I work as a Senior Associate (Strategy and Threat Intelligence) at CybExer Technologies, and I also represent the company in the Czech market as I am based in Prague, Czech Republic. CybExer Technologies is an Estonian-founded cyber-security company that is building and developing cyber range technologies. A cyber range is a platform used for the development, delivery and use of interactive IT-environment simulations.

In addition to my job in private sector, I also pursue an academic path. In fall of last year, I obtained a PhD from Charles University in Prague.  I defended my dissertation on state sovereignty in cyber space and at the beginning of 2022, I started to work as a post-doctoral researcher at Peace Research Centre Prague, an interdisciplinary centre of excellence at Charles University. This way, I am fulfilling my long-term goal of bringing practical point of view on cyber security into academia and vice-versa.

Did you ever sit down and plan your career?

Yes, absolutely. I tried many times. But as Woody Allen once said: “If you want to make God laugh, tell him about your plans.” Therefore, it is good to have career plans, but we also need to be flexible to handle failure and be ready to face unexpected challenges.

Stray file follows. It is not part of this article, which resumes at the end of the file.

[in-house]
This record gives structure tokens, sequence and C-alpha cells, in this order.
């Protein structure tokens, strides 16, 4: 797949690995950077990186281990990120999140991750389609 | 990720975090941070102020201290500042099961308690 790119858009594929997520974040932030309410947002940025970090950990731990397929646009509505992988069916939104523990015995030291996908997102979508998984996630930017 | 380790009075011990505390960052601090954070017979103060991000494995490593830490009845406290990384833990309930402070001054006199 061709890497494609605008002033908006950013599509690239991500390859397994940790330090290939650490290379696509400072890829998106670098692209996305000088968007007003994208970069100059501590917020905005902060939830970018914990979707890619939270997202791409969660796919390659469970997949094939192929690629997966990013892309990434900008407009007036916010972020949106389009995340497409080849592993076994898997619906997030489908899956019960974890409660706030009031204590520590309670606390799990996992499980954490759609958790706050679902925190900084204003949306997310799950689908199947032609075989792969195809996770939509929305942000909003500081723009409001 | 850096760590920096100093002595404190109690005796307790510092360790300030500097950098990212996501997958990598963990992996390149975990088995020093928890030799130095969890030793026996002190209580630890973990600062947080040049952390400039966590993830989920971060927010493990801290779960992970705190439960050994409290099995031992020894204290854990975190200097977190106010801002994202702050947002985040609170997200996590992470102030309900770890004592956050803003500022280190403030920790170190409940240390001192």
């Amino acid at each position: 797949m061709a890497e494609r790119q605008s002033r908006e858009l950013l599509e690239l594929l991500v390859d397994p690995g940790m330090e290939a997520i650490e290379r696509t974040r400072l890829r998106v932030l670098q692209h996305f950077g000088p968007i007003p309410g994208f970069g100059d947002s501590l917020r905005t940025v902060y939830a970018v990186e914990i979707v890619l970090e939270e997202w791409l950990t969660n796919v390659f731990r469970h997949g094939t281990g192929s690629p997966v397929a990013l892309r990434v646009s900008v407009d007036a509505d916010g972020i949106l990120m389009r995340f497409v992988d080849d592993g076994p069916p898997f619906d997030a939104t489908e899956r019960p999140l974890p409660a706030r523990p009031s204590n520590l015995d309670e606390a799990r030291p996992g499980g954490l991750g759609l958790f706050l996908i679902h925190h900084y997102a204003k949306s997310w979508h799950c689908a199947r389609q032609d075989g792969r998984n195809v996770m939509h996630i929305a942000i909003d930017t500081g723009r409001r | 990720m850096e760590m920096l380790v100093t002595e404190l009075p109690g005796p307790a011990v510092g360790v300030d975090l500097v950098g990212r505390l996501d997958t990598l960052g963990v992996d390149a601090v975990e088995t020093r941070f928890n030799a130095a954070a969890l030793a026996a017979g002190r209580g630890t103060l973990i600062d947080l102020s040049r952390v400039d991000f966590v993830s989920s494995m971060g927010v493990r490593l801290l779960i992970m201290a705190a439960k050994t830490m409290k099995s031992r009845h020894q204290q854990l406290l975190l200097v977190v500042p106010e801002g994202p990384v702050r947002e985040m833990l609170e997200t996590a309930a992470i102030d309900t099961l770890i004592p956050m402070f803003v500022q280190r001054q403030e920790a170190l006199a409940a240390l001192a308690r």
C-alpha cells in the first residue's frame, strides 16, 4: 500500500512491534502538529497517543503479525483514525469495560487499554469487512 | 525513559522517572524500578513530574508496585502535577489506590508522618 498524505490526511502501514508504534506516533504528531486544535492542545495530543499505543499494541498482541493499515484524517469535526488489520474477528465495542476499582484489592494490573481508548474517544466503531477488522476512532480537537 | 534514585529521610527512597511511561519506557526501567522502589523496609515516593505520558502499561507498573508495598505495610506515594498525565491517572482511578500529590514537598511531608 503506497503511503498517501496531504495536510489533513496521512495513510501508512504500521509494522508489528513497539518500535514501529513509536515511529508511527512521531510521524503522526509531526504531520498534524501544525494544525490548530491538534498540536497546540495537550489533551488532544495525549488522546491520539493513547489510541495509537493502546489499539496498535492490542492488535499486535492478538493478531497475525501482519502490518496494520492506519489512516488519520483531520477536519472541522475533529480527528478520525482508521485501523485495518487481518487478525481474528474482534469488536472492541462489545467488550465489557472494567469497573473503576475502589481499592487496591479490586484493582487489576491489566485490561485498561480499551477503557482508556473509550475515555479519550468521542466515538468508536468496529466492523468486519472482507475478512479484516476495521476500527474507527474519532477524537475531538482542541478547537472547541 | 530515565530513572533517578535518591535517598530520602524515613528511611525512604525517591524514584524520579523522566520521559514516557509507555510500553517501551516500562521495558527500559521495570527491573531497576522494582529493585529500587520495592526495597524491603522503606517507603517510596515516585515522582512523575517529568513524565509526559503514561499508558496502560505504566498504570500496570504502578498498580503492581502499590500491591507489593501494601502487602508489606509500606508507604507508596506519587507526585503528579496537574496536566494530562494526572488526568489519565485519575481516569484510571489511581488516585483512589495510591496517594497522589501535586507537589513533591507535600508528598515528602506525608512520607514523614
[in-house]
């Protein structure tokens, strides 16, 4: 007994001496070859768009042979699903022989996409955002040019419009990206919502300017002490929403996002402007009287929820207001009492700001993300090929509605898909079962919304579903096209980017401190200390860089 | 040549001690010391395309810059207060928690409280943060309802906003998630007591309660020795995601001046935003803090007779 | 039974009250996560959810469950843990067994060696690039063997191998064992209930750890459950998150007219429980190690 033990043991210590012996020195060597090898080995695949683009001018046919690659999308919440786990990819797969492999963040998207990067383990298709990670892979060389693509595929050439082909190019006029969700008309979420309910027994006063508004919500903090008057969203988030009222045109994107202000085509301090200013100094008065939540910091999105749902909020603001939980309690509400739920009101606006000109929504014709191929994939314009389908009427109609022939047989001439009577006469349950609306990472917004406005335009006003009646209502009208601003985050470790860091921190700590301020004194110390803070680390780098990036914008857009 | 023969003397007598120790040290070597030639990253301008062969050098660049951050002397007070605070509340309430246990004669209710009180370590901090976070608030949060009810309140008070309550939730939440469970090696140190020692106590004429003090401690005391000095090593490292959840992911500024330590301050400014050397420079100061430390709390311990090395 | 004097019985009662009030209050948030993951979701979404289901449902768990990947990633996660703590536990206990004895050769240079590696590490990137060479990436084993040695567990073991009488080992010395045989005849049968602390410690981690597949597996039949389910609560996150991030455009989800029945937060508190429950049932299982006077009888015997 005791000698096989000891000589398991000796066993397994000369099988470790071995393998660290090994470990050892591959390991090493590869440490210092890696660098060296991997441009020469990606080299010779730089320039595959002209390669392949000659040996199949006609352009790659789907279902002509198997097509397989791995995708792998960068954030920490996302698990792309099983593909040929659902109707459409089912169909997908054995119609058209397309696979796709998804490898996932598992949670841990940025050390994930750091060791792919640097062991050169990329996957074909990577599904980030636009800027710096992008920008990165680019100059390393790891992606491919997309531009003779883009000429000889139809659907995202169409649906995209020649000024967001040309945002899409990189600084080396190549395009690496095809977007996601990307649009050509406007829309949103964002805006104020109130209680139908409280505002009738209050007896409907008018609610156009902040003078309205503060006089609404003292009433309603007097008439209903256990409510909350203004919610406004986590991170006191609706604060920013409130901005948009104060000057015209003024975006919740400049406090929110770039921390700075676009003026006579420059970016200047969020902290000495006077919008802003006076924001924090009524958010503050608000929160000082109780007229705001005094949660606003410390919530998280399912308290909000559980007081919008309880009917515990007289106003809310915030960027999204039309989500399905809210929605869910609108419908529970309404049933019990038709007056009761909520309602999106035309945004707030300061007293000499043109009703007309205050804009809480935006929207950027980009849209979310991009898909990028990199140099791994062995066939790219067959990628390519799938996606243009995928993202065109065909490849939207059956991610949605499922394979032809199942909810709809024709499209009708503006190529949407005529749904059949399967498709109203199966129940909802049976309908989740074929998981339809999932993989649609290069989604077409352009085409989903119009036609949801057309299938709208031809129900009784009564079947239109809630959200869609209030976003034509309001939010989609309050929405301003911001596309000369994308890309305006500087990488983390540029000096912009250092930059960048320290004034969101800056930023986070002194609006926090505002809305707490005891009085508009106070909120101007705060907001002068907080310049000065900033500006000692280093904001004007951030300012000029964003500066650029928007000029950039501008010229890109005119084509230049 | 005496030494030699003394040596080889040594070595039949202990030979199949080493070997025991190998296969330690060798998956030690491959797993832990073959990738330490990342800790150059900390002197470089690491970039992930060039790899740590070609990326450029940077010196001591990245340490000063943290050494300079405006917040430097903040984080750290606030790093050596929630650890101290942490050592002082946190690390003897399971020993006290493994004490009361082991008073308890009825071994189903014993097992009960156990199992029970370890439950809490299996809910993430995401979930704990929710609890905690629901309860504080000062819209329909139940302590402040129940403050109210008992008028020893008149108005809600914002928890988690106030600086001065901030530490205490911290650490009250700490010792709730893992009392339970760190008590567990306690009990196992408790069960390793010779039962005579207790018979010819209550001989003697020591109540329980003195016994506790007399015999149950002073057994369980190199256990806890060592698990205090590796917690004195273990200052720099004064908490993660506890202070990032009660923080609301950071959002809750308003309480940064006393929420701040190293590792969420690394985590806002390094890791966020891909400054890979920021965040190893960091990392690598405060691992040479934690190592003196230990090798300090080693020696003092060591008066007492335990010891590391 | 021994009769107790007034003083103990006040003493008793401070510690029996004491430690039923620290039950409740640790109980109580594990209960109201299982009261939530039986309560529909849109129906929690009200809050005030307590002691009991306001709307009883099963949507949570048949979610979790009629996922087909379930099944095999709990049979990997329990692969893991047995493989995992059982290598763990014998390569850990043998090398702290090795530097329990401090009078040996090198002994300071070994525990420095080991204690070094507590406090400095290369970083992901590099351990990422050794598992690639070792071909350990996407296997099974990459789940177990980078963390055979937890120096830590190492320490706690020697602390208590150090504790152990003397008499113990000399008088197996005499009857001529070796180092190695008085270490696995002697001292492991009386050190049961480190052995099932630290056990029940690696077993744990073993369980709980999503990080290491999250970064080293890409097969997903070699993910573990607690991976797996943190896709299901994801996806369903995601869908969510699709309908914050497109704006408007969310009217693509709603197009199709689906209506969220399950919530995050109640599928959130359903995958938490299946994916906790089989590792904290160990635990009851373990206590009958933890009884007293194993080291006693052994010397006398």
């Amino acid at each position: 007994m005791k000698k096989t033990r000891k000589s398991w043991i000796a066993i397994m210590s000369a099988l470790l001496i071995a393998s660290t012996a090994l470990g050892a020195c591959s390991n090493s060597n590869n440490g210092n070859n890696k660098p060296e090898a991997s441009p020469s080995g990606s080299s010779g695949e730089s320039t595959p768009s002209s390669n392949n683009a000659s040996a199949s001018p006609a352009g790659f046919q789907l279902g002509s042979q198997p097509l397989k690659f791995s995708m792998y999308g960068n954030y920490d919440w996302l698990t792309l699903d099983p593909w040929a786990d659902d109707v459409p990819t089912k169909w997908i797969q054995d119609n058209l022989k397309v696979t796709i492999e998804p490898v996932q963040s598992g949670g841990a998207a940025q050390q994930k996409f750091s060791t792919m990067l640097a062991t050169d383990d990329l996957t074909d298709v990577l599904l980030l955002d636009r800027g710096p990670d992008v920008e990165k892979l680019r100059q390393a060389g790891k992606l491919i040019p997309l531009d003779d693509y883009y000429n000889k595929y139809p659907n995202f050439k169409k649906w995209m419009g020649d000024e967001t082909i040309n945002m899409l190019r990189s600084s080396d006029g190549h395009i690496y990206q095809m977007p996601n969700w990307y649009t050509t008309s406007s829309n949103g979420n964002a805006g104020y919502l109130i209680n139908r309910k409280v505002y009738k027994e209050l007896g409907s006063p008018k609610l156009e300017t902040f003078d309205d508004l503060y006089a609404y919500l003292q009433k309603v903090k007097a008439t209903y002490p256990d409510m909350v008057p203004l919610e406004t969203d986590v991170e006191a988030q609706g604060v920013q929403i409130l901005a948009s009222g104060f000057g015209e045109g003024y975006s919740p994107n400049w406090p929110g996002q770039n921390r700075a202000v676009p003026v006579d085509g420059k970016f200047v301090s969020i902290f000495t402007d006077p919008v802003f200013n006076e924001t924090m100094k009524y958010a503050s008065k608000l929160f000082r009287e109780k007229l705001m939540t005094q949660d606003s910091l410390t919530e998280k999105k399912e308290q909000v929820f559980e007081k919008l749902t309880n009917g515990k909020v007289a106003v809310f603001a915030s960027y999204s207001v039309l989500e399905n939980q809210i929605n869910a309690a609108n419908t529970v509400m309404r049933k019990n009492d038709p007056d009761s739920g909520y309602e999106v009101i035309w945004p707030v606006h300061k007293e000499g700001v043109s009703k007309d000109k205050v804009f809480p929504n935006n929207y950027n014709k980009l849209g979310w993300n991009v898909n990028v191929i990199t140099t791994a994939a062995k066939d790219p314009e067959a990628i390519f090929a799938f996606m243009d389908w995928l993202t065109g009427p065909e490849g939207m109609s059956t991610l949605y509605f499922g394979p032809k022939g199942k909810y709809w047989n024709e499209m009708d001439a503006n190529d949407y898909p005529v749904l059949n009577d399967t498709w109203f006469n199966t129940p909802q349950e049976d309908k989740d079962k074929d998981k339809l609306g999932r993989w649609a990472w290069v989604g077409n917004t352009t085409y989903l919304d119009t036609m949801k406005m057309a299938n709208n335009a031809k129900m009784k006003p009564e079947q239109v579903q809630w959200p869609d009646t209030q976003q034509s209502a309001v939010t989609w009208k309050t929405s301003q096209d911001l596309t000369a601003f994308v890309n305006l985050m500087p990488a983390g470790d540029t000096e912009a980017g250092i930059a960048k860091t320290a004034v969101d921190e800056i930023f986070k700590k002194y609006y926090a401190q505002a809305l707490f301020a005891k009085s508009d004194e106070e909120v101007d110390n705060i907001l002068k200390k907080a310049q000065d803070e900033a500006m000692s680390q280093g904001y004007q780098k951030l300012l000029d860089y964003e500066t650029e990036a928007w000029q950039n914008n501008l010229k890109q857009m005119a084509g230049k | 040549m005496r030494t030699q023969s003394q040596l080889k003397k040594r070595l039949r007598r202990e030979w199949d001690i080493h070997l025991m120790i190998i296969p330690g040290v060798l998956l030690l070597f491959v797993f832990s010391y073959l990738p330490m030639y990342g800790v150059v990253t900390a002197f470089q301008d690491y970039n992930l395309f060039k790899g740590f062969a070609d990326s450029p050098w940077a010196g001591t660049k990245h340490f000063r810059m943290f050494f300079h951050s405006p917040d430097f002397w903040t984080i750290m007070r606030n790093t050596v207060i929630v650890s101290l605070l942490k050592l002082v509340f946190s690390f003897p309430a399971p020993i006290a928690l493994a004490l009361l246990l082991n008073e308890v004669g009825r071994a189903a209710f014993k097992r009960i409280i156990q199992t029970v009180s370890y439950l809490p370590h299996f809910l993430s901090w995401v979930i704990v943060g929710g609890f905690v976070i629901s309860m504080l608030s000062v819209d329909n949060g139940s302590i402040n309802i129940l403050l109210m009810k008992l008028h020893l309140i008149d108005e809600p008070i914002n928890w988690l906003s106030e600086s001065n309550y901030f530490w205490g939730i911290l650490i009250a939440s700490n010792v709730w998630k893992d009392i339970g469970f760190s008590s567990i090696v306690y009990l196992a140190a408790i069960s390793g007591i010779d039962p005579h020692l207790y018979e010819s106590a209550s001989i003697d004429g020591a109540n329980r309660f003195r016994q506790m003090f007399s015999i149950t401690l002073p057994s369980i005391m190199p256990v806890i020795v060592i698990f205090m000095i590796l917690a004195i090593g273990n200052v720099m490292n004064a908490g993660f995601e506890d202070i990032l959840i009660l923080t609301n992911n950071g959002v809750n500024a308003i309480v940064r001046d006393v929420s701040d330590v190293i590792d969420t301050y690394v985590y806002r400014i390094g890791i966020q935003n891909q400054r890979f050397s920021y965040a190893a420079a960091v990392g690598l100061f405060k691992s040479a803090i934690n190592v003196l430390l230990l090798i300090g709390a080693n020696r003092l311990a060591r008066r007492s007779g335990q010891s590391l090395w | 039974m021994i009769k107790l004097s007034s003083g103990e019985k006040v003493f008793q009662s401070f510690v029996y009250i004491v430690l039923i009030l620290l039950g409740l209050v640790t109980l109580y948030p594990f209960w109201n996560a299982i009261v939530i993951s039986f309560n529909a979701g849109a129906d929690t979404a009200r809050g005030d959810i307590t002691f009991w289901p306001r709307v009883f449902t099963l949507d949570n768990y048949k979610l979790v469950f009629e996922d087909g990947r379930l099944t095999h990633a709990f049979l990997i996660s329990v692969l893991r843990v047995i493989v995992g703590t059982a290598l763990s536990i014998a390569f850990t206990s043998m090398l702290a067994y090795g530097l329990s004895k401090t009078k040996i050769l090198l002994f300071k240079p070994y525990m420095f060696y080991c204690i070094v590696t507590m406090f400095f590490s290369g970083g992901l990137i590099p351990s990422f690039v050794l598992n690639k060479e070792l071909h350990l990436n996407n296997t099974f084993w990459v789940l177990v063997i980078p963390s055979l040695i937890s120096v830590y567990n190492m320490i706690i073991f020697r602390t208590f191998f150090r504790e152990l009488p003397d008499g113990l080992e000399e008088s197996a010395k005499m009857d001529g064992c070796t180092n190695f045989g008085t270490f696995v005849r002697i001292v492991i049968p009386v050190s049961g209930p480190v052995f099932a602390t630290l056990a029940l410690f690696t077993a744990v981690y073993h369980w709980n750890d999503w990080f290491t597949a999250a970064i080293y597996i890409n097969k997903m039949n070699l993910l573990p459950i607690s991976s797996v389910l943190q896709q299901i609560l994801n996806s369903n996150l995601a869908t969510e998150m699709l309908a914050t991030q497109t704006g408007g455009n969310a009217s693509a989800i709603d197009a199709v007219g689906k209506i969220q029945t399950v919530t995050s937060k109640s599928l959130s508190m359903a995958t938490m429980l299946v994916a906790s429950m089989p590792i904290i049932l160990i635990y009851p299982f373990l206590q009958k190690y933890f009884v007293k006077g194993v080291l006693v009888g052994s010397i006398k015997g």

Have you faced any career challenges along the way and how did you overcome these?

Of course, many times and different sorts. I can’t think of one single rule which would apply to various challenges but what I have certainly learned along the way is to be persistent, work hard, balance work life and private life and, perhaps most importantly, say “no” or “enough” when the time comes.

What has been your biggest career achievement to date?

As a young professional, it was certainly the moment when I was offered a job with CybExer Technologies. CybExer is a top company in the cyber range business and cyber security field in general. That provides me with excellent opportunities to work on unique projects which combine all my previous experiences from academia, national government and international organizations. One example for all – I have the pleasure of coordinating the EU MilCERT Interoperability Conference in 2022. It is organized by European Defence Agency for military Computer Emergency Response Teams (CERTs), and it is the first event of its kind.